Second Guessing the Second Amendment


Mike Droogan

The Second Amendment is as archaic as the musket. Bringing statistics to the gun control debate.

When examining the Second Amendment, it is important to understand the historical context surrounding its incorporation into the Constitution.

[perfectpullquote align=”right” cite=”” link=”” color=”” class=”” size=””]Read a counterpoint by Hunter Peck ’16[/perfectpullquote]

After fighting a bloody revolution to secede from a tyrannical king, this young country was left without a strong Army and no police force. The people needed protection from a potential attack from Britain and constant raids by the Native Americans.

The Second Amendment of the Constitution was enacted to combat this problem. It called for “a right to bear arms” for the purpose of a “well regulated militia.”

In the following 200 years, gun enthusiasts have taken this as American’s having an innate right to own firearms, and any restriction of ownership is seen as a violation of their rights as free Americans.

There is no need for a militia, as we have the most expensive military in the world and Native Americans were “corralled” two centuries ago. Yet, Americans continue to buy guns, and at extremely high rates.

Despite only making up 4.43% of the world’s population, Americans own 42% of the word’s legally distributed guns. Additionally, there are now more guns than people in the United States, according to a Washington Post article that estimates there are 357 million guns to 317 million people.

One of the many reasons why the amount of guns in the country is so high is the false notion that more guns equals more safety. This is unequivocally false and has absolutely no factual basis.

Over the past 25 years the homicide rates in the country have decreased. Some argue that this can be attributed to the increase in the number of guns in the country. Yet this is another misconception, because in that same time period the number of gun owners has actually decreased. Essentially, the number of guns has increased while at the same time getting more concentrated into less owners.  

In a 30-year study published by the American Journal of Public Health, it was found that “for each percentage point increase in gun ownership, the firearm homicide rate increased by 0.9%.”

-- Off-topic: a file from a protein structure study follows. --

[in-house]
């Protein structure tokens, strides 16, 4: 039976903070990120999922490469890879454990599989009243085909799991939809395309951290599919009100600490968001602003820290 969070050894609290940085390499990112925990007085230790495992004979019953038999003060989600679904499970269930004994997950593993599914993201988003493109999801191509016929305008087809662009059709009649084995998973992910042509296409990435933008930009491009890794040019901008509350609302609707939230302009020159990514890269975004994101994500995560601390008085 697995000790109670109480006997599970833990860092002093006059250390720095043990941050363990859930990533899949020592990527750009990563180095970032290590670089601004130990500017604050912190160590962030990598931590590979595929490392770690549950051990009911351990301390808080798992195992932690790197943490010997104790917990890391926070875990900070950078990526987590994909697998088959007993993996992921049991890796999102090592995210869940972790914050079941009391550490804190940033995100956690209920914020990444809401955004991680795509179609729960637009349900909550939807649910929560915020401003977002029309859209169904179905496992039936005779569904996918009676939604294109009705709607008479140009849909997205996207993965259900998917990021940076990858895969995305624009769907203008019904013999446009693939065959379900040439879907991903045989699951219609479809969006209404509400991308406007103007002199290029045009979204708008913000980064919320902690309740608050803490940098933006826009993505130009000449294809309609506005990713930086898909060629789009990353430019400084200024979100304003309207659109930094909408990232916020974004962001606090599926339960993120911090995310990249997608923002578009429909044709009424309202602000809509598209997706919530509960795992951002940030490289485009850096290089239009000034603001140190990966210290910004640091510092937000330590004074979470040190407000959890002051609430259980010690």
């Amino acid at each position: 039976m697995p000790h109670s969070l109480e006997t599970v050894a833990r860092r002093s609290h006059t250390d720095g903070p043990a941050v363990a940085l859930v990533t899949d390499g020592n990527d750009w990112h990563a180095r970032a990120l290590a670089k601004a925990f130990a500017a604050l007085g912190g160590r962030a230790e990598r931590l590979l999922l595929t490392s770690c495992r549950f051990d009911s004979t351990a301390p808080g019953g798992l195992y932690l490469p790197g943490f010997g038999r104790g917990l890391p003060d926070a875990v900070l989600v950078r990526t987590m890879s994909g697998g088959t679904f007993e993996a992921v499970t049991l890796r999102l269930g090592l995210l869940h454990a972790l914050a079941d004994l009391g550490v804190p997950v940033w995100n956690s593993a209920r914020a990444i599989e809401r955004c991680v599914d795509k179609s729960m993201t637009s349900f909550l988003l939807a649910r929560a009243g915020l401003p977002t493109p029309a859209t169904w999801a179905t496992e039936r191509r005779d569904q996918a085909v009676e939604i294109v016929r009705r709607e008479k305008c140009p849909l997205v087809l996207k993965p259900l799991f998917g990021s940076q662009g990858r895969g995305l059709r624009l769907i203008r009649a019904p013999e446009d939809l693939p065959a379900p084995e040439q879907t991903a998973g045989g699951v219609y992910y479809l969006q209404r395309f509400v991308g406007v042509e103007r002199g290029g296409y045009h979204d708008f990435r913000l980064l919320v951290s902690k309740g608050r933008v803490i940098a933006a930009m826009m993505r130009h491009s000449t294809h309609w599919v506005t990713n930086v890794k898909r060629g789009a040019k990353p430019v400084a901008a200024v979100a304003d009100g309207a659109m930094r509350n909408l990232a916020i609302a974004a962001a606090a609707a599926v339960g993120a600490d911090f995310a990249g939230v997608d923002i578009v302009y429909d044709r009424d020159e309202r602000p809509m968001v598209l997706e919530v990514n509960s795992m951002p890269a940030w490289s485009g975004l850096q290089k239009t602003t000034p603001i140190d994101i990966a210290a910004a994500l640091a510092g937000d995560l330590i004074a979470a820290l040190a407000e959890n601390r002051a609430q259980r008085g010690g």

Furthermore, when broken down state by state there was a direct correlation found between the amount of guns in a state and the gun homicide rates. The same trend forms when the stats are broken down country by country.

There is no way of twisting it or hiding it: More guns means more gun deaths.

Another key argument in support of gun ownership is the notion that they are effective in self defense. But once again, plenty of studies show this notion is simply false.

In a study conducted in Philadelphia from 2003 to 2006, it was found that in the event of an assault, having a gun was not effective in protecting the victim. In fact, victims of assault were 4.5 times more likely to be shot and 4.2 times more likely to be killed if they were carrying a gun compared to those who weren’t.

This misconception is further disproved by the fact that of the last 10,696 occurrences of gun violence only 327 of those instances were for defensive use. The simple fact of the matter is guns are rarely used in self defense and when they are, they are not only ineffective but more harmful to the shooter.

In addition to America’s high rate of homicides in comparison to developed countries, it also has an extremely high suicide rate. According to statistics published by the CDC in 2014, suicide is the second leading cause of death for Americans age 15-24 behind only unintentional injury.

Gun ownership is tied directly to number of suicides and can explain the differences in suicide rates across each state, according to the Harvard School of Public Health. Gun suicides make up over half the number of suicides completed in America, but are second to poisoning in number of attempts. This is a result of the fatality of gun suicides. While 2% of attempted overdoses result in death, 85% of attempted gun suicides result in death.

Even notoriously conservative Fox News reported that gun ownership caused the risk of suicide to increase threefold.

One example of a country who was able to combat this problem was Israel. Israel had a very high rate of suicide among it soldiers, especially when returned home after service. When they implemented a policy that forced soldiers to leave their guns with the military when they went home, the suicide rates decreased by 40%.

A 2014 poll conducted by the UMass-Lowell Center for Public Opinion found that 78% of Americans are at least somewhat in favor of increasing background checks and 60% are in favor of assault weapons bans. The main reason Congress hasn’t taken any action in regulating gun control is because of the all the effort and money the NRA pours into lobbying in opposition to gun control. The NRA has spent over $10 million dollars in the past three years to block any attempts by Congress to pass any gun regulation laws.

Owning guns is a privilege – not a right. If America has a “people problem,” although statistics would suggest otherwise, it is only aggravated by an infatuation with guns.

This is not a bipartisan issue or an issue of individuals rights. This is an issue of public safety. Until it is treated as such, this problem will only continue to worsen.